But would it be a good idea? I'm more of a nationalist than Felix, and I'm not sure it would be. This is not, after all, just another cog in the civil service bureaucracy. I'd want my president to be a U.S. citizen, for example, because I'd want to be damn sure that the president has the best interests of the United States firmly at heart. Ditto for members of Congress. And ditto again for the most senior, policymaking positions in the federal government. That decidedly includes the Fed chairman.

Beyond that, I'm not really convinced there's any such thing as "the best central banker in the world" anyway. If your problem is that you don't like Ben Bernanke's policy preferences, then you've got a problem with Barack Obama, not Bernanke. There are probably plenty of qualified Americans who share your taste in monetary policy, whatever it happens to be, but apparently Obama didn't want to appoint any of them. Likewise, if your problem is that you think America's regulatory apparatus is too friendly to Wall Street, then you should blame Congress and the past few presidents. They're the ones who deregulated the financial industry and continually reappointed as Fed chairman a guy who was eager to implement this deregulation. Finally, if your problem is that Bernanke hasn't been able to persuade the FOMC to adopt looser monetary policy, what are the odds that a Canadian technocrat would have been any better at it? Slim and none, I'd guess.

I don't doubt that Mark Carney is a terrific central banker. But technical competence isn't that hard to find, and Carney had the advantage of working in a country with a long history of conservative financial regulation. That probably had more to do with Canada's strong performance during the financial crisis than Carney's response to the crisis did. After all, Ben Bernanke provided mountains of liquidity to the financial system, just like Carney, and dropped interest rates to near zero before Carney did. Long story short, the main difference between the U.S. and Canada seems to lie in their respective regulatory regimes before the crisis hit, not the response of their central bankers after the crisis hit.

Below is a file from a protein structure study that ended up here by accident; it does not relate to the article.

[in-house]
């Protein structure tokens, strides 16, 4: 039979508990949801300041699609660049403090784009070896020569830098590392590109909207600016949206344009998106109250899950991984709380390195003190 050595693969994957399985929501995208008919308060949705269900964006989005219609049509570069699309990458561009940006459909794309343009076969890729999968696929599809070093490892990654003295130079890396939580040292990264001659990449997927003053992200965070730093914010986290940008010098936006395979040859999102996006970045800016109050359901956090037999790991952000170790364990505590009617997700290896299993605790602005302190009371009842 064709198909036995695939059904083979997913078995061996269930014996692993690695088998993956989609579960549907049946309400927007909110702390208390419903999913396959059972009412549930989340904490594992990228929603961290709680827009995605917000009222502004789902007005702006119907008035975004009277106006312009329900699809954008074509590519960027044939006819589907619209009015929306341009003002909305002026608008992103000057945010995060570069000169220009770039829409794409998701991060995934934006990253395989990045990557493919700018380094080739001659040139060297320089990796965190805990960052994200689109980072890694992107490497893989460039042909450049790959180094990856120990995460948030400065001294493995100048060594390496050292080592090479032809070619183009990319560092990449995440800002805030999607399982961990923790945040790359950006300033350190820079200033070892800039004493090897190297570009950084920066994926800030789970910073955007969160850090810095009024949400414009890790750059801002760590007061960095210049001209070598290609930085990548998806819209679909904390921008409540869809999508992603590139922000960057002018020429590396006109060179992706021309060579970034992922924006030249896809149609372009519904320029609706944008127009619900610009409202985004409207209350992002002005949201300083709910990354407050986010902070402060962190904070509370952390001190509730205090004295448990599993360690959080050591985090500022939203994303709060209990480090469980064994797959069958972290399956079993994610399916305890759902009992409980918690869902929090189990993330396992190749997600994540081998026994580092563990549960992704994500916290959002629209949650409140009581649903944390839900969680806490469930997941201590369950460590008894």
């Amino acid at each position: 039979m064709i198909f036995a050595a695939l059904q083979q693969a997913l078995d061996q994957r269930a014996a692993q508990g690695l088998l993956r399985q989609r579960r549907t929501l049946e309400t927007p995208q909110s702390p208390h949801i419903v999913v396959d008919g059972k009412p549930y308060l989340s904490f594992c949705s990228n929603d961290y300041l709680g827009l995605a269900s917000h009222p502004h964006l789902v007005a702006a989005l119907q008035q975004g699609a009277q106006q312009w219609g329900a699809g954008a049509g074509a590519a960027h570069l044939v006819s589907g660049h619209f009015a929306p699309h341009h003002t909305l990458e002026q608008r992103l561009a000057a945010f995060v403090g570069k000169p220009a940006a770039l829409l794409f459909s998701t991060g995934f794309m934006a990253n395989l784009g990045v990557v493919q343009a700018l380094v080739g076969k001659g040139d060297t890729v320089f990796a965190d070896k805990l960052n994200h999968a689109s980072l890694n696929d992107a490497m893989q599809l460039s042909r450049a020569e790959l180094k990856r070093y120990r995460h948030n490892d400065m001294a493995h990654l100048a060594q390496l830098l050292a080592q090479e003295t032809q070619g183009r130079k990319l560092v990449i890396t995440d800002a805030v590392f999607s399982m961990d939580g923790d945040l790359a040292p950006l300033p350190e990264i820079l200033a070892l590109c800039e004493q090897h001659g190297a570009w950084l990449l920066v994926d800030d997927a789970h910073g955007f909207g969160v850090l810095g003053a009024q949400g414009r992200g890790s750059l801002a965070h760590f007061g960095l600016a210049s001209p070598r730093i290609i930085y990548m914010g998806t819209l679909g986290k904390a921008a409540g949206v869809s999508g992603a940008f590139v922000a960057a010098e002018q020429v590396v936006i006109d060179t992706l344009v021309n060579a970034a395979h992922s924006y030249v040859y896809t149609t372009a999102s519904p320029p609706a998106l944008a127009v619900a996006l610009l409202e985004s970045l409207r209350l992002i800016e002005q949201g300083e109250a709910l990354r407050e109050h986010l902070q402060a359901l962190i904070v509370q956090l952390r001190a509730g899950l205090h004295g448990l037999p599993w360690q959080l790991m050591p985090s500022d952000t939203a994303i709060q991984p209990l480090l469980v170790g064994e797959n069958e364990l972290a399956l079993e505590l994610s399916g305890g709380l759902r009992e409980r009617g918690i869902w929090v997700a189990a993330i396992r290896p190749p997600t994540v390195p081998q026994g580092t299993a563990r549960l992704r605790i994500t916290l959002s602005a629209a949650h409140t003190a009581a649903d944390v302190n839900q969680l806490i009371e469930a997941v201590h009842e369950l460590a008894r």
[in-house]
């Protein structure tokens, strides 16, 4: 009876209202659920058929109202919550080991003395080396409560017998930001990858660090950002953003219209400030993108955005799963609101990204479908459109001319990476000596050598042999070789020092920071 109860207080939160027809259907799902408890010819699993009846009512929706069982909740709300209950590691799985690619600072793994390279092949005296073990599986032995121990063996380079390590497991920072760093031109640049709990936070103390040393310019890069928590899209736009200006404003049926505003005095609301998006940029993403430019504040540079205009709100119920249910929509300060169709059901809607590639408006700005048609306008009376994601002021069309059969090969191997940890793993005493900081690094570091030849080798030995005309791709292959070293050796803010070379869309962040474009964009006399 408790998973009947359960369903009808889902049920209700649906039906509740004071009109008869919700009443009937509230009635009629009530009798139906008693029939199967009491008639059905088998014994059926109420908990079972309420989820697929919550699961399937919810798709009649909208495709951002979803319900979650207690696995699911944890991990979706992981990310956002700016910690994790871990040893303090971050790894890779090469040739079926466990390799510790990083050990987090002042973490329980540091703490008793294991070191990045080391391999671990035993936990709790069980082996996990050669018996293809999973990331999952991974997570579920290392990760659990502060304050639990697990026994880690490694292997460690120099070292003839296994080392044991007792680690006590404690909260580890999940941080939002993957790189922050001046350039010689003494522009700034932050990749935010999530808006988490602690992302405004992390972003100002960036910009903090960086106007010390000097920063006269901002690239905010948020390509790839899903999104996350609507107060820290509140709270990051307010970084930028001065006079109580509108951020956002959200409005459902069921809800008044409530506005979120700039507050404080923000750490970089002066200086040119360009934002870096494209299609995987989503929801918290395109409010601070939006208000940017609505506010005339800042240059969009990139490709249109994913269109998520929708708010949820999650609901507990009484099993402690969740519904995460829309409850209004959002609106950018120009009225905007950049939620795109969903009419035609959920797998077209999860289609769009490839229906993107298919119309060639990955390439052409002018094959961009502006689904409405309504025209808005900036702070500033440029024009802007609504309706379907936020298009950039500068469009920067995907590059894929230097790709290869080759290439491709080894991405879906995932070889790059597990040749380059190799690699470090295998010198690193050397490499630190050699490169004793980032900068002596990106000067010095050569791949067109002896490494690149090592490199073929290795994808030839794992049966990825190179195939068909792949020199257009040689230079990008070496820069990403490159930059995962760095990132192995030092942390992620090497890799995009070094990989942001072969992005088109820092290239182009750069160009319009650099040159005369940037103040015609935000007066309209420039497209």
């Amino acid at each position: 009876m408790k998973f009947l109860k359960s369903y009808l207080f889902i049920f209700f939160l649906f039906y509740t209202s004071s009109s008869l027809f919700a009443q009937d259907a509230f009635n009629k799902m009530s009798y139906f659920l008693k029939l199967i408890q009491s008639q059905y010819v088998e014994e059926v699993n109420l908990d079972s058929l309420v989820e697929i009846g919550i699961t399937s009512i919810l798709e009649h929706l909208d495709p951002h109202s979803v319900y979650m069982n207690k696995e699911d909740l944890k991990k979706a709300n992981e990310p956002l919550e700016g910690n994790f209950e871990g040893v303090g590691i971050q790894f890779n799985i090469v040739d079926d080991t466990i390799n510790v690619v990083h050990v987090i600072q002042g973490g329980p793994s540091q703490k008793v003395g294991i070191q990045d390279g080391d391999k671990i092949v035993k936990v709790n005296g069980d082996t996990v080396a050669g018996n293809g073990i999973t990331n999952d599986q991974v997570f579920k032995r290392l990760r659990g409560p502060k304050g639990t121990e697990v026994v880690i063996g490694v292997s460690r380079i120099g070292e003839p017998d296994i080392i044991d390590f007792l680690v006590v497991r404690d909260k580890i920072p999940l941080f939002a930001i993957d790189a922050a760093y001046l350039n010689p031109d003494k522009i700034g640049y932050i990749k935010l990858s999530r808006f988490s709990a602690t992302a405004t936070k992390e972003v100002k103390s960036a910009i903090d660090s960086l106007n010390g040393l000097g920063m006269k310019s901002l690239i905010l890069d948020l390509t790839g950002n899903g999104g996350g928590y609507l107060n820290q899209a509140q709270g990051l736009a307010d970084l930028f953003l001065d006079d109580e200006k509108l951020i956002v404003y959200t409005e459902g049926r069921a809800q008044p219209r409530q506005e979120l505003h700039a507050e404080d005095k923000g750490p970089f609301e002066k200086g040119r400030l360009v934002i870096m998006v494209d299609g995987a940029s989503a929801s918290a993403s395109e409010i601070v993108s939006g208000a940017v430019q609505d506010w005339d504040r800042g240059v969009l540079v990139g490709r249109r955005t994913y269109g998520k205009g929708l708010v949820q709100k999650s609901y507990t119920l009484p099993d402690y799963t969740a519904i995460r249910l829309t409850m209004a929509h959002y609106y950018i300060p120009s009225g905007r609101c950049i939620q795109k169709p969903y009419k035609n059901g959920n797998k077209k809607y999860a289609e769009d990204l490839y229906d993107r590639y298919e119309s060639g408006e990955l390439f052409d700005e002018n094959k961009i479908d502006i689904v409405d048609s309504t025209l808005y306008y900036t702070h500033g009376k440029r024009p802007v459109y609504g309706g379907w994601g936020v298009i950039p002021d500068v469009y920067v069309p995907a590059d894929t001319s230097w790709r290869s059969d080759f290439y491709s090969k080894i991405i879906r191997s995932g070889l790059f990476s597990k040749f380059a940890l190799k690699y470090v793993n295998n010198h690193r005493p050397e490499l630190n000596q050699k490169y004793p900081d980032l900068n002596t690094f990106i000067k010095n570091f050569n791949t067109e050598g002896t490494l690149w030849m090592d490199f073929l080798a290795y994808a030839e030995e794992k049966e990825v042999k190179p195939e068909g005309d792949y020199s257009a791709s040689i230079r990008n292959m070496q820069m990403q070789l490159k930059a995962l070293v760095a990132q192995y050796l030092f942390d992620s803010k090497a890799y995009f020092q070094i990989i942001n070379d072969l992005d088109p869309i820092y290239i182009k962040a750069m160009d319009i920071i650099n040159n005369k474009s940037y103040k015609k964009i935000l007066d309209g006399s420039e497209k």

So there's probably not much point in looking overseas for a Fed chairman. We have plenty of good candidates on offer right here at home. What we really need is a better regulatory regime and a different national attitude toward monetary policy. This is a political problem, not really a central banking problem per se, and the solution isn't a better Fed chairman, it's a political class that wants a better Fed chairman in the first place. Horse, meet cart.

Why Social Security Reform Would Be Good For Liberals

| Mon Nov. 26, 2012 3:00 PM EST

As Atrios notes, he and I have disagreed about the merits of Social Security reform for many years. Today he explains why he doesn't think that fixing Social Security's finances would do any good:

Nothing will take Social Security off the table for decades. They could cut benefits in half and extend the expected solvency of the program for 12 trillion years, and the Washington Post would be back the next day informing us that this was a good down payment, but much more "reform" needs to happen blah blah blah.

They really do want to starve your granny.

This really is the heart of our disagreement. So here's my argument in super-condensed form.

If we extended the solvency of Social Security for the next century, it's true that the Cato Institute would be back the next day complaining that this wasn't enough. After all, they're ideologically opposed to the whole idea of Social Security. It might take the Heritage Foundation a little longer, but they'd get right back into the fight pretty quickly too.

But the Washington Post wouldn't. The Pete Peterson folks wouldn't. The truth is that all the earnest, centrist, Very Serious People who want to reform Social Security don't want to starve your granny. They don't have a problem with the concept of a guaranteed retirement program. They just want it to be properly funded.

So a deal would shut them up. The Post editorial board would be happy. The Pete Peterson fans would be happy. Everyone outside the hard right would be happy. And without the megaphone provided by the VSPs, the hard right simply has no traction on this issue. They could keep griping forever, but it would just be one of their many fringe issues that no one else cares about. Effectively, Social Security would be off the table for decades.

What I mean by this, of course, is that it would be as far off the table as anything ever is in real life. Nothing will make everyone happy. Nothing will fix Social Security forever. Nothing will shut up the Glenn Becks and the Birchers and the libertarian hard cases. But if the VSPs are on board, Social Security would, for all practical purposes, cease to be a subject of controversy for many, many years. I think that would be good for the country, good for seniors, good for the liberal project, and well worth doing. The problem is finding any negotiating partners on the other side who are serious about making a deal.